Most times, when I talk to a San Francisco 49ers fan from the Bay Area or elsewhere, they want to know how hard it is to live in the Seattle area. They'll ask about what sort of strange stares we get. How painful is it being a Niners fan there, they'll wonder. And, true, there are some things we have to deal with.
However, most of us have come to accept that a certain amount of this treatment comes with the territory of being behind enemy lines. Many of the stories of mistreatment you hear are grossly exaggerated. I've lived here 21 years, and a large percentage of the "harassment" I've received is passive-aggressive in nature. A faint "Go Hawks," after the heckler passes by and then scurries away, for example.
So, how do I best answer those aforementioned questions? About the stares, mistreatment and pain we endure living life up here.
We definitely don't get as many stares as those with learning and social disabilities, that's for sure. We don't receive the discrimination that those who are "different" get. Dealing with words being shouted about something as trivial as football can't possibly carry the pain and difficulty a Special Olympian pushing themselves to compete endures. And, while our society has made great strides in helping those with disabilities, there's still a massive mountain to climb for these folks and their families.
So, on an uncharacteristically mild February morning on the shores of Owen Beach in Tacoma, Washington, Seattle Niners Faithful took part in the Polar Bear Plunge. It's an annual fundraising event that benefits Special Olympics Washington. We have raised $6,461 (you can still donate here!) online this year, with a few more bucks raised offline yet to be added in. We had 23 members register and become eligible to plunge ($75 minimum).
This is how the stares of negativity turn into smiles and applause. While we get our round of friendly boos as we enter the area, we were showered with compliments by the members of law enforcement and media who were emceeing the event. Others in attendance -- sporting Seahawks gear or otherwise -- wanted to shake our hands and take photos with us. They were all so surprised at our showing at what we were able to raise.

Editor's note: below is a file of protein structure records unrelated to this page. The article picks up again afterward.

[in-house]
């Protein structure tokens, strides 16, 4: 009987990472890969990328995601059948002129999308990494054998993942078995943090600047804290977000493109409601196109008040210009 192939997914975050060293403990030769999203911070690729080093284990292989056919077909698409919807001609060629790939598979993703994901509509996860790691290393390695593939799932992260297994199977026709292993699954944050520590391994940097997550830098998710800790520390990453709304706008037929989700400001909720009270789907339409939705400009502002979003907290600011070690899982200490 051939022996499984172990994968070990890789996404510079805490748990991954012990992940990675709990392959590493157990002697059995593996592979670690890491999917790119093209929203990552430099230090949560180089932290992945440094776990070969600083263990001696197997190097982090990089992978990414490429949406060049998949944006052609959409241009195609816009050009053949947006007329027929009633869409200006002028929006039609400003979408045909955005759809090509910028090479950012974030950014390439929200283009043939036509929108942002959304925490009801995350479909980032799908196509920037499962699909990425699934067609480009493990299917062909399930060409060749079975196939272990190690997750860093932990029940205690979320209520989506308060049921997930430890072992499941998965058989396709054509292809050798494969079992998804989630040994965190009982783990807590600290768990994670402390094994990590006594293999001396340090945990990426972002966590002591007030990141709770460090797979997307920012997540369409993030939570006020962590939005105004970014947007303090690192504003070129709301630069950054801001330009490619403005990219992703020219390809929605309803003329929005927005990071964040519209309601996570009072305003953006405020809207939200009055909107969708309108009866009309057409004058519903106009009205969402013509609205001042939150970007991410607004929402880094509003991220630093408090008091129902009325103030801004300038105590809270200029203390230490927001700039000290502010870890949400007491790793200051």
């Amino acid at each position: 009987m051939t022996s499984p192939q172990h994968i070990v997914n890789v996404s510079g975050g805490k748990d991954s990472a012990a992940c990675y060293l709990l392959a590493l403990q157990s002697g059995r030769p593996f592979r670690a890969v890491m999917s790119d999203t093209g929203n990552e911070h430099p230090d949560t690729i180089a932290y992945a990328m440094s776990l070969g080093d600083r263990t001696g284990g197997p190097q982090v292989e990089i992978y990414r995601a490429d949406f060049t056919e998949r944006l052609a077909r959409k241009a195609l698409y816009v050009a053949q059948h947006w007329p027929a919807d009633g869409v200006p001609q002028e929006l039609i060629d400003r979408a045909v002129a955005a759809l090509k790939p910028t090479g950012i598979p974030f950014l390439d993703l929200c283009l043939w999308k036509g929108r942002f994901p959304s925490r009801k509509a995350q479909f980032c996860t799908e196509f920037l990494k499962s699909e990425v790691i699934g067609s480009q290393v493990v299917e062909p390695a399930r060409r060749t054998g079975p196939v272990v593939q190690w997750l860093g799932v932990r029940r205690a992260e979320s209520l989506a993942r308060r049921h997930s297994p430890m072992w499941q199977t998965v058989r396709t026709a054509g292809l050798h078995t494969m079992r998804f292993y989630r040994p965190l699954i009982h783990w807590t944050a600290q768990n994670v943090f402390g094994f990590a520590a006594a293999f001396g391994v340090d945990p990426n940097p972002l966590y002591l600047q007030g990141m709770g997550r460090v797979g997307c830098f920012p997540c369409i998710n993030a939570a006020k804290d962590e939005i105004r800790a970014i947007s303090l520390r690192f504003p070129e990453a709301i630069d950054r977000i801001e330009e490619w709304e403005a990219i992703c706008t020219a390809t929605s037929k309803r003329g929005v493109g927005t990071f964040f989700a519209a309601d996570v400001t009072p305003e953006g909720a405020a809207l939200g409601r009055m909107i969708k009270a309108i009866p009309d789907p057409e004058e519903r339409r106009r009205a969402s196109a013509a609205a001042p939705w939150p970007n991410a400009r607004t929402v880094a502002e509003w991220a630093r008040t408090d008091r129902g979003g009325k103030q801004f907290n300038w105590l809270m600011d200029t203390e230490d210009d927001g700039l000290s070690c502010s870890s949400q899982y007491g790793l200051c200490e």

We nearly swept the four awards handed out on the day. We won the Team Spirit award for the second consecutive year, along with the Best Costume (Yes, I wore a tutu) and Largest Group of Plungers awards. After maintaining the lead in total team donations for nearly two months, it literally took a local newscast spreading the word that we had the lead for another team to land a $6,000 donation on the final day to swipe that final award away from us.
The best part of all of this event, though, was listening to a few of the athletes speak. To hear them share their stories of daily life and what Special Olympics means to them was truly inspiring. One athlete shared the Special Olympics motto with us: "Let me win, but if I cannot win, let me be brave in the attempt."
I'm not going to sit here and liken our efforts to fundraise to the challenges of a Special Olympian, but those words still struck me. When I found out that we had not finished first in donations, I was super bummed. But knowing that our efforts raised another $6,000 for these truly brave individuals was a spectacular feeling and worth the "loss."
As the only booster club in the Seattle area officially recognized by the 49ers, and the Seattle chapter of The Niner Empire, we push ourselves to give back to the community we all call home by choice. Despite the color of our football paraphernalia and the backlash that comes with it, this is our home, too.
If you're part of a 49ers booster or chapter of The Empire, I encourage you to consider taking part in charitable causes within your community. Your time is just as valuable as your money, with plenty of volunteering needs out there. If you aren't part of a club, check out the team's website or The Niner Empire's website for info on one near you to join!